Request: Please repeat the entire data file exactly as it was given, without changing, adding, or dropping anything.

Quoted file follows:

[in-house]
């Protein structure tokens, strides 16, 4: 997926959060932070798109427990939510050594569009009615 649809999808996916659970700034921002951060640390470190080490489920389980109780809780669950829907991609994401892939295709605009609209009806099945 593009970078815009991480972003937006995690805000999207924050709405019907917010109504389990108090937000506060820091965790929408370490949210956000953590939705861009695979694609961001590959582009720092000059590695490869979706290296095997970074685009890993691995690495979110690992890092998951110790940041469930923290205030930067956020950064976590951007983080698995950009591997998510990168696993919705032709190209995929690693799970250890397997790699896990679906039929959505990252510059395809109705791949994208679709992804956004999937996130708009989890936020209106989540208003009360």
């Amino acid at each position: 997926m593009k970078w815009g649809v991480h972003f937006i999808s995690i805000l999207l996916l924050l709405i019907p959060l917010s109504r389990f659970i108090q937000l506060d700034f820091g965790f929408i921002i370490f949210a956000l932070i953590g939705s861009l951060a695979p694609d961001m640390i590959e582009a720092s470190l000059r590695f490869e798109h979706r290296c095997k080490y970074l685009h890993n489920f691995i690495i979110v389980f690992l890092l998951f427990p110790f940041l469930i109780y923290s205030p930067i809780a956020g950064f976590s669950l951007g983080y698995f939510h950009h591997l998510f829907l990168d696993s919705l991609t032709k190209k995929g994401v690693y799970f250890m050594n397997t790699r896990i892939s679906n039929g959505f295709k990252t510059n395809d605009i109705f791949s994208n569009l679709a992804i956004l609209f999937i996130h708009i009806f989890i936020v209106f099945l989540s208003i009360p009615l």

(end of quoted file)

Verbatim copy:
[in-house]
């Protein structure tokens, strides 16, 4: 997926959060932070798109427990939510050594569009009615 649809999808996916659970700034921002951060640390470190080490489920389980109780809780669950829907991609994401892939295709605009609209009806099945 593009970078815009991480972003937006995690805000999207924050709405019907917010109504389990108090937000506060820091965790929408370490949210956000953590939705861009695979694609961001590959582009720092000059590695490869979706290296095997970074685009890993691995690495979110690992890092998951110790940041469930923290205030930067956020950064976590951007983080698995950009591997998510990168696993919705032709190209995929690693799970250890397997790699896990679906039929959505990252510059395809109705791949994208679709992804956004999937996130708009989890936020209106989540208003009360």
């Amino acid at each position: 997926m593009k970078w815009g649809v991480h972003f937006i999808s995690i805000l999207l996916l924050l709405i019907p959060l917010s109504r389990f659970i108090q937000l506060d700034f820091g965790f929408i921002i370490f949210a956000l932070i953590g939705s861009l951060a695979p694609d961001m640390i590959e582009a720092s470190l000059r590695f490869e798109h979706r290296c095997k080490y970074l685009h890993n489920f691995i690495i979110v389980f690992l890092l998951f427990p110790f940041l469930i109780y923290s205030p930067i809780a956020g950064f976590s669950l951007g983080y698995f939510h950009h591997l998510f829907l990168d696993s919705l991609t032709k190209k995929g994401v690693y799970f250890m050594n397997t790699r896990i892939s679906n039929g959505f295709k990252t510059n395809d605009i109705f791949s994208n569009l679709a992804i956004l609209f999937i996130h708009i009806f989890i936020v209106f099945l989540s208003i009360p009615l």